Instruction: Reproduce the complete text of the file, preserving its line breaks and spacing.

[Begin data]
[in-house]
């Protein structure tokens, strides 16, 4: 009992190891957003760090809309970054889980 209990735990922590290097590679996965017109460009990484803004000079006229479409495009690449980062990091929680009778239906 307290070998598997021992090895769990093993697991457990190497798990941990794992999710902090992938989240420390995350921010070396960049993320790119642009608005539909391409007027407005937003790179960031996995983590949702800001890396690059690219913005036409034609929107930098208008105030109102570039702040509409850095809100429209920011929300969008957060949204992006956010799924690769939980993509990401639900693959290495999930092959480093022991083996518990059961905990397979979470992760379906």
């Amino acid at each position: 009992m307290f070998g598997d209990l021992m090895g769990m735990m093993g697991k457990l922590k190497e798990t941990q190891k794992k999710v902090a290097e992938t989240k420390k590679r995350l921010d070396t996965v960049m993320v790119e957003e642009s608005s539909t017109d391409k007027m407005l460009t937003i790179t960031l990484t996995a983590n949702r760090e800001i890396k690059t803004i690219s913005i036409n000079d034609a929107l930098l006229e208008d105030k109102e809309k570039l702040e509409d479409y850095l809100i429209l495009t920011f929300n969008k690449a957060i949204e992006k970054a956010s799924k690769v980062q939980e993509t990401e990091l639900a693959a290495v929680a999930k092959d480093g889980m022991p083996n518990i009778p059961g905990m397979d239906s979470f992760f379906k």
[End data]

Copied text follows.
[in-house]
């Protein structure tokens, strides 16, 4: 009992190891957003760090809309970054889980 209990735990922590290097590679996965017109460009990484803004000079006229479409495009690449980062990091929680009778239906 307290070998598997021992090895769990093993697991457990190497798990941990794992999710902090992938989240420390995350921010070396960049993320790119642009608005539909391409007027407005937003790179960031996995983590949702800001890396690059690219913005036409034609929107930098208008105030109102570039702040509409850095809100429209920011929300969008957060949204992006956010799924690769939980993509990401639900693959290495999930092959480093022991083996518990059961905990397979979470992760379906």
């Amino acid at each position: 009992m307290f070998g598997d209990l021992m090895g769990m735990m093993g697991k457990l922590k190497e798990t941990q190891k794992k999710v902090a290097e992938t989240k420390k590679r995350l921010d070396t996965v960049m993320v790119e957003e642009s608005s539909t017109d391409k007027m407005l460009t937003i790179t960031l990484t996995a983590n949702r760090e800001i890396k690059t803004i690219s913005i036409n000079d034609a929107l930098l006229e208008d105030k109102e809309k570039l702040e509409d479409y850095l809100i429209l495009t920011f929300n969008k690449a957060i949204e992006k970054a956010s799924k690769v980062q939980e993509t990401e990091l639900a693959a290495v929680a999930k092959d480093g889980m022991p083996n518990i009778p059961g905990m397979d239906s979470f992760f379906k």